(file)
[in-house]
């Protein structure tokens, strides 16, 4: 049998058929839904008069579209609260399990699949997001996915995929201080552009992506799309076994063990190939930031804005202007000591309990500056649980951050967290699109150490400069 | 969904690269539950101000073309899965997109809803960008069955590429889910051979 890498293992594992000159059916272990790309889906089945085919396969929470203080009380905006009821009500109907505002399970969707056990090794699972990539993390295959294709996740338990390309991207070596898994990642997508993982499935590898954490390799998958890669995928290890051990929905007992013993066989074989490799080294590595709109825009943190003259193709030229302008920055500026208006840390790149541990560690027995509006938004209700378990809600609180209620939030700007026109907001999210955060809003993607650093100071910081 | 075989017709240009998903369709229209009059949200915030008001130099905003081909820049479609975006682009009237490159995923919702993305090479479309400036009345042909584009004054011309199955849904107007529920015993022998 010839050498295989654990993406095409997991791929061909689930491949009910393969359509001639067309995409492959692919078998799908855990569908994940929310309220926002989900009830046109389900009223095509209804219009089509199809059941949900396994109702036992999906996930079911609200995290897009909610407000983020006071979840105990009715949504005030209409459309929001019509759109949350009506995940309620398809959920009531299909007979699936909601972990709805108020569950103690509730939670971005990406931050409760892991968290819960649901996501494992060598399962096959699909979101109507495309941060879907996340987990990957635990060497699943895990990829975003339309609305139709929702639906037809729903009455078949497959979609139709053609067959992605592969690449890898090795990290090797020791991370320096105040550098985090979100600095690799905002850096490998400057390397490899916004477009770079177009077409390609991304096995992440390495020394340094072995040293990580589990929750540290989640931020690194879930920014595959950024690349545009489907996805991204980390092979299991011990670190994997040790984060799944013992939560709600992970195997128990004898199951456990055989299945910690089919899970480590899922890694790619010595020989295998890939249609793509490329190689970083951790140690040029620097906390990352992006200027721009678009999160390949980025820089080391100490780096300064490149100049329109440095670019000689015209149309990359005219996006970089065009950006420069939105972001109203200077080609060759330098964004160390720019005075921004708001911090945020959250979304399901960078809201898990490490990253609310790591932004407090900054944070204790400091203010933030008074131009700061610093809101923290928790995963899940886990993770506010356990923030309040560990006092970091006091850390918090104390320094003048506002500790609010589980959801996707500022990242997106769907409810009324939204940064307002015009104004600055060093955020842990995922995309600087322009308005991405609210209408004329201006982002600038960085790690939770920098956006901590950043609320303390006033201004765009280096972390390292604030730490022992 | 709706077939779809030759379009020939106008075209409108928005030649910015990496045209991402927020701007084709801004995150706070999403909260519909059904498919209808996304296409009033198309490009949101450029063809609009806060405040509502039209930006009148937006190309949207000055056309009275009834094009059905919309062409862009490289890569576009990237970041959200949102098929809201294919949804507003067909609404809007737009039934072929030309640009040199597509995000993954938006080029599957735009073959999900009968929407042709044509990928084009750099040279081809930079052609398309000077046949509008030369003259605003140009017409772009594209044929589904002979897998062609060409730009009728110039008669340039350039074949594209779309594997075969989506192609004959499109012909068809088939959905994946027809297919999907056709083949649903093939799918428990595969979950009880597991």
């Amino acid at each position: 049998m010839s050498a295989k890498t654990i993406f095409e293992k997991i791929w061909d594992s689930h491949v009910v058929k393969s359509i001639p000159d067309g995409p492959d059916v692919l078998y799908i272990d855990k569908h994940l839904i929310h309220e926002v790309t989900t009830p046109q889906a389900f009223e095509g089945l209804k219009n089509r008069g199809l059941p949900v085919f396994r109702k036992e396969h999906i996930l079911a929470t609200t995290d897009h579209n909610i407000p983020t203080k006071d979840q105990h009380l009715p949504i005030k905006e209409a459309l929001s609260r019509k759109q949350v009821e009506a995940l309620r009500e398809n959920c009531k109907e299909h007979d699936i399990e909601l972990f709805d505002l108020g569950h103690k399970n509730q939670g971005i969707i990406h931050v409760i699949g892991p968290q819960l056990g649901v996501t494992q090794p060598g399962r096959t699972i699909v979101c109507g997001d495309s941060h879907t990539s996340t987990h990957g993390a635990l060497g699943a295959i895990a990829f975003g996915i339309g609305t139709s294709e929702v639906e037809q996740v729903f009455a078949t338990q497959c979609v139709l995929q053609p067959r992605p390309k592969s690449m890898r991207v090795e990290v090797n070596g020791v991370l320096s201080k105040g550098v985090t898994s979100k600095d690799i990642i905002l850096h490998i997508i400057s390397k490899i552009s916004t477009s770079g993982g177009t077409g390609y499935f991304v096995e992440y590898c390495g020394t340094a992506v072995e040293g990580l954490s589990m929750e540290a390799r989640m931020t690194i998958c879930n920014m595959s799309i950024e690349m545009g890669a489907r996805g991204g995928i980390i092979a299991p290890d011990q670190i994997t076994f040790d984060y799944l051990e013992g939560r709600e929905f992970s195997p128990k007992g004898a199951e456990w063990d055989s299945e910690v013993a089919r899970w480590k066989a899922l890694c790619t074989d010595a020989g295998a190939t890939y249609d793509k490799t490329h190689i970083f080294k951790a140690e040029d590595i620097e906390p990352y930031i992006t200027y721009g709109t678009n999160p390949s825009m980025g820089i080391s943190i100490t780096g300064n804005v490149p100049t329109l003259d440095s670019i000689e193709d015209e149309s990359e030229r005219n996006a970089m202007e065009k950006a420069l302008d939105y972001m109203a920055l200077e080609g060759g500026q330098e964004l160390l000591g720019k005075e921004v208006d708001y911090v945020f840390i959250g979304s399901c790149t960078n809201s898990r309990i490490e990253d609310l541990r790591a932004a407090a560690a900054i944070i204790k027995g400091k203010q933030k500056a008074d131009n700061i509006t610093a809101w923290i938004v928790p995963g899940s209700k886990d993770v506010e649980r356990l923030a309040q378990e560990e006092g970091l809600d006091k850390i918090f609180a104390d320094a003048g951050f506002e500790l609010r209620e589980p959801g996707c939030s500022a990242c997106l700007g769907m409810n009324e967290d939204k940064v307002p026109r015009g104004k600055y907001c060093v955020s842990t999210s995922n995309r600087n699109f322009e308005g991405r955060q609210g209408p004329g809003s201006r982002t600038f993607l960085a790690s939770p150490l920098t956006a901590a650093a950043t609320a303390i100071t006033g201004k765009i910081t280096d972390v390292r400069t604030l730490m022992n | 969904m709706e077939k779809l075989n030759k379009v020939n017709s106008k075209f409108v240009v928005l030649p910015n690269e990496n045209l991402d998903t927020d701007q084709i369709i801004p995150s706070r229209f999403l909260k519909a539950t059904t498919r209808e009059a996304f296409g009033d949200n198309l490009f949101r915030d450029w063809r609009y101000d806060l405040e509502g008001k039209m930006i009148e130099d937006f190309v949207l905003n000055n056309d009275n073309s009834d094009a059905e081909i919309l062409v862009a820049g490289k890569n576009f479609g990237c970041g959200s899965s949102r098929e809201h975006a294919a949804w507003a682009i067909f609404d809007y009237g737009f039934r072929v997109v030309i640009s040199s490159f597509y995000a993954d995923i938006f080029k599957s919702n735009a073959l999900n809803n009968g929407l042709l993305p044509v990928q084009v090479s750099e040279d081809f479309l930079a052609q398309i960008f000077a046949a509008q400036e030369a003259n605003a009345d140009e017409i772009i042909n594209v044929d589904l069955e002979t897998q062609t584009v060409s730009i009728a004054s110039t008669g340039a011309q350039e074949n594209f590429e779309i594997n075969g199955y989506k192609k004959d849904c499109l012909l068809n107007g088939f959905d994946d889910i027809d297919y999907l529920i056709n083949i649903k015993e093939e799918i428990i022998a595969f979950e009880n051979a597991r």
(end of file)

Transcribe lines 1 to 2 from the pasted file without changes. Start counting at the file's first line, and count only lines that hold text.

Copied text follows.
[in-house]
């Protein structure tokens, strides 16, 4: 049998058929839904008069579209609260399990699949997001996915995929201080552009992506799309076994063990190939930031804005202007000591309990500056649980951050967290699109150490400069 | 969904690269539950101000073309899965997109809803960008069955590429889910051979 890498293992594992000159059916272990790309889906089945085919396969929470203080009380905006009821009500109907505002399970969707056990090794699972990539993390295959294709996740338990390309991207070596898994990642997508993982499935590898954490390799998958890669995928290890051990929905007992013993066989074989490799080294590595709109825009943190003259193709030229302008920055500026208006840390790149541990560690027995509006938004209700378990809600609180209620939030700007026109907001999210955060809003993607650093100071910081 | 075989017709240009998903369709229209009059949200915030008001130099905003081909820049479609975006682009009237490159995923919702993305090479479309400036009345042909584009004054011309199955849904107007529920015993022998 010839050498295989654990993406095409997991791929061909689930491949009910393969359509001639067309995409492959692919078998799908855990569908994940929310309220926002989900009830046109389900009223095509209804219009089509199809059941949900396994109702036992999906996930079911609200995290897009909610407000983020006071979840105990009715949504005030209409459309929001019509759109949350009506995940309620398809959920009531299909007979699936909601972990709805108020569950103690509730939670971005990406931050409760892991968290819960649901996501494992060598399962096959699909979101109507495309941060879907996340987990990957635990060497699943895990990829975003339309609305139709929702639906037809729903009455078949497959979609139709053609067959992605592969690449890898090795990290090797020791991370320096105040550098985090979100600095690799905002850096490998400057390397490899916004477009770079177009077409390609991304096995992440390495020394340094072995040293990580589990929750540290989640931020690194879930920014595959950024690349545009489907996805991204980390092979299991011990670190994997040790984060799944013992939560709600992970195997128990004898199951456990055989299945910690089919899970480590899922890694790619010595020989295998890939249609793509490329190689970083951790140690040029620097906390990352992006200027721009678009999160390949980025820089080391100490780096300064490149100049329109440095670019000689015209149309990359005219996006970089065009950006420069939105972001109203200077080609060759330098964004160390720019005075921004708001911090945020959250979304399901960078809201898990490490990253609310790591932004407090900054944070204790400091203010933030008074131009700061610093809101923290928790995963899940886990993770506010356990923030309040560990006092970091006091850390918090104390320094003048506002500790609010589980959801996707500022990242997106769907409810009324939204940064307002015009104004600055060093955020842990995922995309600087322009308005991405609210209408004329201006982002600038960085790690939770920098956006901590950043609320303390006033201004765009280096972390390292604030730490022992 | 709706077939779809030759379009020939106008075209409108928005030649910015990496045209991402927020701007084709801004995150706070999403909260519909059904498919209808996304296409009033198309490009949101450029063809609009806060405040509502039209930006009148937006190309949207000055056309009275009834094009059905919309062409862009490289890569576009990237970041959200949102098929809201294919949804507003067909609404809007737009039934072929030309640009040199597509995000993954938006080029599957735009073959999900009968929407042709044509990928084009750099040279081809930079052609398309000077046949509008030369003259605003140009017409772009594209044929589904002979897998062609060409730009009728110039008669340039350039074949594209779309594997075969989506192609004959499109012909068809088939959905994946027809297919999907056709083949649903093939799918428990595969979950009880597991």